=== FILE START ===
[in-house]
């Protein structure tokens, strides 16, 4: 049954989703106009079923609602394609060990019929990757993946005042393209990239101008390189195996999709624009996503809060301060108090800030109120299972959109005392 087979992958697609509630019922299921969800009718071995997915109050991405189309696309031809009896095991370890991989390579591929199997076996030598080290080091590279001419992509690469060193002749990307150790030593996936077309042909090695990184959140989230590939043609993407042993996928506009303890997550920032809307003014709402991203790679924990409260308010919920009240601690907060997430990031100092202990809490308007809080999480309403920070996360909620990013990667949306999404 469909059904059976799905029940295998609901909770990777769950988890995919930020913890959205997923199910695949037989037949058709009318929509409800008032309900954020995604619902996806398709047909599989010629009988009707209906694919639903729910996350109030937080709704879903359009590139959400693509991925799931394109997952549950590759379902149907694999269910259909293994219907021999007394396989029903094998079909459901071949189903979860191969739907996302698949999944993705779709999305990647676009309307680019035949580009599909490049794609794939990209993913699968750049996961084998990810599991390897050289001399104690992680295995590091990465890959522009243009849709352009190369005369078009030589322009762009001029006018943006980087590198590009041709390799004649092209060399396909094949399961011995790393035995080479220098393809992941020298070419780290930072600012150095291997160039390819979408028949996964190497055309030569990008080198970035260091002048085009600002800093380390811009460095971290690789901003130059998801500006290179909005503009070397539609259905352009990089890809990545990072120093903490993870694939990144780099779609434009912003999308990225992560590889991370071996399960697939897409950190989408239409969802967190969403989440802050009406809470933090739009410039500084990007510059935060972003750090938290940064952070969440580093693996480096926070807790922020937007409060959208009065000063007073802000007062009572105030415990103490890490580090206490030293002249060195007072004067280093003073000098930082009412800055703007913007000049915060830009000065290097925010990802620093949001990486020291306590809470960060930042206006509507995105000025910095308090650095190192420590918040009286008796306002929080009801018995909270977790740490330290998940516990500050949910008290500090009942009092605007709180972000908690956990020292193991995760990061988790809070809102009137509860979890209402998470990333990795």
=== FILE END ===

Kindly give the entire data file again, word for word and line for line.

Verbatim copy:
[in-house]
């Protein structure tokens, strides 16, 4: 049954989703106009079923609602394609060990019929990757993946005042393209990239101008390189195996999709624009996503809060301060108090800030109120299972959109005392 087979992958697609509630019922299921969800009718071995997915109050991405189309696309031809009896095991370890991989390579591929199997076996030598080290080091590279001419992509690469060193002749990307150790030593996936077309042909090695990184959140989230590939043609993407042993996928506009303890997550920032809307003014709402991203790679924990409260308010919920009240601690907060997430990031100092202990809490308007809080999480309403920070996360909620990013990667949306999404 469909059904059976799905029940295998609901909770990777769950988890995919930020913890959205997923199910695949037989037949058709009318929509409800008032309900954020995604619902996806398709047909599989010629009988009707209906694919639903729910996350109030937080709704879903359009590139959400693509991925799931394109997952549950590759379902149907694999269910259909293994219907021999007394396989029903094998079909459901071949189903979860191969739907996302698949999944993705779709999305990647676009309307680019035949580009599909490049794609794939990209993913699968750049996961084998990810599991390897050289001399104690992680295995590091990465890959522009243009849709352009190369005369078009030589322009762009001029006018943006980087590198590009041709390799004649092209060399396909094949399961011995790393035995080479220098393809992941020298070419780290930072600012150095291997160039390819979408028949996964190497055309030569990008080198970035260091002048085009600002800093380390811009460095971290690789901003130059998801500006290179909005503009070397539609259905352009990089890809990545990072120093903490993870694939990144780099779609434009912003999308990225992560590889991370071996399960697939897409950190989408239409969802967190969403989440802050009406809470933090739009410039500084990007510059935060972003750090938290940064952070969440580093693996480096926070807790922020937007409060959208009065000063007073802000007062009572105030415990103490890490580090206490030293002249060195007072004067280093003073000098930082009412800055703007913007000049915060830009000065290097925010990802620093949001990486020291306590809470960060930042206006509507995105000025910095308090650095190192420590918040009286008796306002929080009801018995909270977790740490330290998940516990500050949910008290500090009942009092605007709180972000908690956990020292193991995760990061988790809070809102009137509860979890209402998470990333990795």